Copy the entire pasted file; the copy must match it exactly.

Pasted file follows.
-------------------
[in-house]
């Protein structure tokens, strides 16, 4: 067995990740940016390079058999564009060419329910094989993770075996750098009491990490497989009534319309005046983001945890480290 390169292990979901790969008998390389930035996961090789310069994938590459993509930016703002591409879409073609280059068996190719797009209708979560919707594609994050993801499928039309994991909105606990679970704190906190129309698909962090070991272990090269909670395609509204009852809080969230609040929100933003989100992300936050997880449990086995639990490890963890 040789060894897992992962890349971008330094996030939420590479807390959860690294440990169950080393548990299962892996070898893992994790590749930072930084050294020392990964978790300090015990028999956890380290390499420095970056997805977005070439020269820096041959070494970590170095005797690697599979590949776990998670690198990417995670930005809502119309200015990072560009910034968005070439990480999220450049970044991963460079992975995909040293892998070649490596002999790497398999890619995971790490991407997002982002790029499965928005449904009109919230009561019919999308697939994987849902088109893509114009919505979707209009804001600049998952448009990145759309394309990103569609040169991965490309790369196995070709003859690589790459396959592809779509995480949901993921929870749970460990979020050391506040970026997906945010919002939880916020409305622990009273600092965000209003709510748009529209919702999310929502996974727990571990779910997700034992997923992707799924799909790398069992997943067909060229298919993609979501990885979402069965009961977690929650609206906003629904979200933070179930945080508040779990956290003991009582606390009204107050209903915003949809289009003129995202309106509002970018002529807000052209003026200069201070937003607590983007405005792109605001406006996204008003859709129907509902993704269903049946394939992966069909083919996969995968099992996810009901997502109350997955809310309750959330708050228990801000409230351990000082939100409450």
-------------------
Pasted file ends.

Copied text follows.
[in-house]
């Protein structure tokens, strides 16, 4: 067995990740940016390079058999564009060419329910094989993770075996750098009491990490497989009534319309005046983001945890480290 390169292990979901790969008998390389930035996961090789310069994938590459993509930016703002591409879409073609280059068996190719797009209708979560919707594609994050993801499928039309994991909105606990679970704190906190129309698909962090070991272990090269909670395609509204009852809080969230609040929100933003989100992300936050997880449990086995639990490890963890 040789060894897992992962890349971008330094996030939420590479807390959860690294440990169950080393548990299962892996070898893992994790590749930072930084050294020392990964978790300090015990028999956890380290390499420095970056997805977005070439020269820096041959070494970590170095005797690697599979590949776990998670690198990417995670930005809502119309200015990072560009910034968005070439990480999220450049970044991963460079992975995909040293892998070649490596002999790497398999890619995971790490991407997002982002790029499965928005449904009109919230009561019919999308697939994987849902088109893509114009919505979707209009804001600049998952448009990145759309394309990103569609040169991965490309790369196995070709003859690589790459396959592809779509995480949901993921929870749970460990979020050391506040970026997906945010919002939880916020409305622990009273600092965000209003709510748009529209919702999310929502996974727990571990779910997700034992997923992707799924799909790398069992997943067909060229298919993609979501990885979402069965009961977690929650609206906003629904979200933070179930945080508040779990956290003991009582606390009204107050209903915003949809289009003129995202309106509002970018002529807000052209003026200069201070937003607590983007405005792109605001406006996204008003859709129907509902993704269903049946394939992966069909083919996969995968099992996810009901997502109350997955809310309750959330708050228990801000409230351990000082939100409450």